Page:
The cabin air filter fitted to TX features an extra-large surface area, ensuring excellent airflow while capturing pollen, fine particles and impurities to prevent contaminants from entering the vehicle’s interior. The electronic air pollution sensor even monitors the quality of the air flowing to the interior vents and automatically closes the intake if high levels of pollution are detected; protecting you and your passengers from the harmful effects of Carbon Monoxide, Nitrogen Oxide and ground level Ozone, so you can breathe-easy.

When air pollution is detected and all doors and windows are closed, the exterior intake is closed and the ‘Cleanzone’ indicator on the touchscreen changes from white to blue. Re-circulation turns off automatically after 20 minutes to prevent Carbon Dioxide build up inside the cabin.

Which are the best tyres to use on TX and VN5 when driving in the snow?

Your tyres are your vehicle’s only contact with the road, and they play an important role in ensuring you stay safe on the roads during the more severe winter months.

Different tyres offer a different balance of characteristics (dry grip, wet grip, cold weather grip, wear rate, noise, fuel efficiency).

LEVC recommends the following winter tyres for use on VN5 and TX models. These tyres have been developed by our approved tyre partners and tested to ensure an optimum balance of performance characteristics across our specific applications.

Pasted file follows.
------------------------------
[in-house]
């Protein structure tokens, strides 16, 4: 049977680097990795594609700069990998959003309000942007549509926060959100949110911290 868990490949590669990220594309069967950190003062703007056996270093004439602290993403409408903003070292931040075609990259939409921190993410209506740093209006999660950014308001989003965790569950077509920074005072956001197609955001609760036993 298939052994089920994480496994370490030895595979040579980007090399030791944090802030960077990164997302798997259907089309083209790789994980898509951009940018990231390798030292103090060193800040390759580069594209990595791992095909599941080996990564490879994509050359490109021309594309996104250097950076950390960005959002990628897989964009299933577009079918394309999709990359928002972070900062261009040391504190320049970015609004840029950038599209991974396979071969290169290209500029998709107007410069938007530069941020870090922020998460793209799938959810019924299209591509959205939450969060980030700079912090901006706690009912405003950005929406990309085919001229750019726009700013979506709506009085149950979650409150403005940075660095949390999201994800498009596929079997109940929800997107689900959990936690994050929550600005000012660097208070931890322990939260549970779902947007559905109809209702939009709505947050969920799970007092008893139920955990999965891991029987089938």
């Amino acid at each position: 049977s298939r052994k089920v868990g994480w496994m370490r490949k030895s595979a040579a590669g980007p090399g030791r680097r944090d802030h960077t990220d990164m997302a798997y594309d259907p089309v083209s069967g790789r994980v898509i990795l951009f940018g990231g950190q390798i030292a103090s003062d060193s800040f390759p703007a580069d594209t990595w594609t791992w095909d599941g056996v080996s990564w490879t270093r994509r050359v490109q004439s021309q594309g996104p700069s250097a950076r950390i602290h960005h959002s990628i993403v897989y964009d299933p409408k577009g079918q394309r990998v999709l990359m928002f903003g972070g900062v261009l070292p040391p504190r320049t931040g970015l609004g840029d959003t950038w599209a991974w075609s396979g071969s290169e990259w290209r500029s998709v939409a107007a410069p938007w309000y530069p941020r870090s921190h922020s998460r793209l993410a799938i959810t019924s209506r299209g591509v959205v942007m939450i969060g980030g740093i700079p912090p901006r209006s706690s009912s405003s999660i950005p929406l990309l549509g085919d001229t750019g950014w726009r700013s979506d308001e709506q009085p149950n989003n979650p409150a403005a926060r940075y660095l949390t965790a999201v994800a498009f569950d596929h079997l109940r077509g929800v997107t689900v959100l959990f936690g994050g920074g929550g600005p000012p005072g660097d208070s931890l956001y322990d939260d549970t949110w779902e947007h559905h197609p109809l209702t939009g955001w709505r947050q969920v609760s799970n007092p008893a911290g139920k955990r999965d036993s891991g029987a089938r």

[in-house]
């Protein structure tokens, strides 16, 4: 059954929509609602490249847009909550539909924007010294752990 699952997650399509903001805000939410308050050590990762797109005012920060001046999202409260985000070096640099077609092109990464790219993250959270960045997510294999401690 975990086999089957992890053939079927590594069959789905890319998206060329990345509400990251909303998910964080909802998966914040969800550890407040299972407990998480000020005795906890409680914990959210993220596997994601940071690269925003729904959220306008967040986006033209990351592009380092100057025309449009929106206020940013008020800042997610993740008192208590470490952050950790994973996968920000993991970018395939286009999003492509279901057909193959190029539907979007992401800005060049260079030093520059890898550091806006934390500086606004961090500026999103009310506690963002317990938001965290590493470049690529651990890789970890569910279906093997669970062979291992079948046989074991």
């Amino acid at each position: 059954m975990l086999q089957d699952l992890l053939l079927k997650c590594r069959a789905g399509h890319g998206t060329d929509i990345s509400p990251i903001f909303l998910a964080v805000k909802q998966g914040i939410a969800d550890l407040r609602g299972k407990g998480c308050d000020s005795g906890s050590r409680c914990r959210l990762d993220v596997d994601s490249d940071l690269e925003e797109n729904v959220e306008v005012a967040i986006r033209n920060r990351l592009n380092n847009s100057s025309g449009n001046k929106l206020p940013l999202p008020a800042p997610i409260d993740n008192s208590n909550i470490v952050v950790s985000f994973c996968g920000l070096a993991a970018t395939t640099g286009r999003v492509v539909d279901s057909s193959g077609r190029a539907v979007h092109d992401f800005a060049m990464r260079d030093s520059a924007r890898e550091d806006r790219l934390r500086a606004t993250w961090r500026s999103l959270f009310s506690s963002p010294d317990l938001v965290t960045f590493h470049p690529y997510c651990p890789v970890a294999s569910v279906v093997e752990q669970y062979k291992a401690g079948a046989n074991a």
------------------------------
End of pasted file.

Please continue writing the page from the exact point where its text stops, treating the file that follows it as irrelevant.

• The recommended winter tyre for TX is Maxxis Arctic Trekker WP-05 – 215/65 R17 103H
  • The recommended winter tyre for VN5 is Davanti Wintoura 215/60R17 107T

The tyres are widely available from tyre distributors across all markets.


What quality assurances take place?

Our Customer Acceptance Team Area work from a dedicated Quality Centre within our Ansty factory. Here they verify that every vehicle has been built to process and is fault free before leaving the facility. They have access to the very latest testing facilities such as a wheel and headlight alignment rig, rolling-road, ‘squeak and rattle’ test track, ‘monsoon’ water test, sophisticated electrical test equipment, vehicle lifts and high-intensity lighting.

How has the vehicle been tested?

Our team of development engineers are based at Horiba MIRA, one of the most comprehensive vehicle test facilities in the UK. More than 80 prototype vehicles over the last three years, adapting industry best practise to the specific requirements of a taxi. The TX has also been subject to road tests in some of the most extreme environments in the world, from the deserts of Arizona to the Arctic Circle.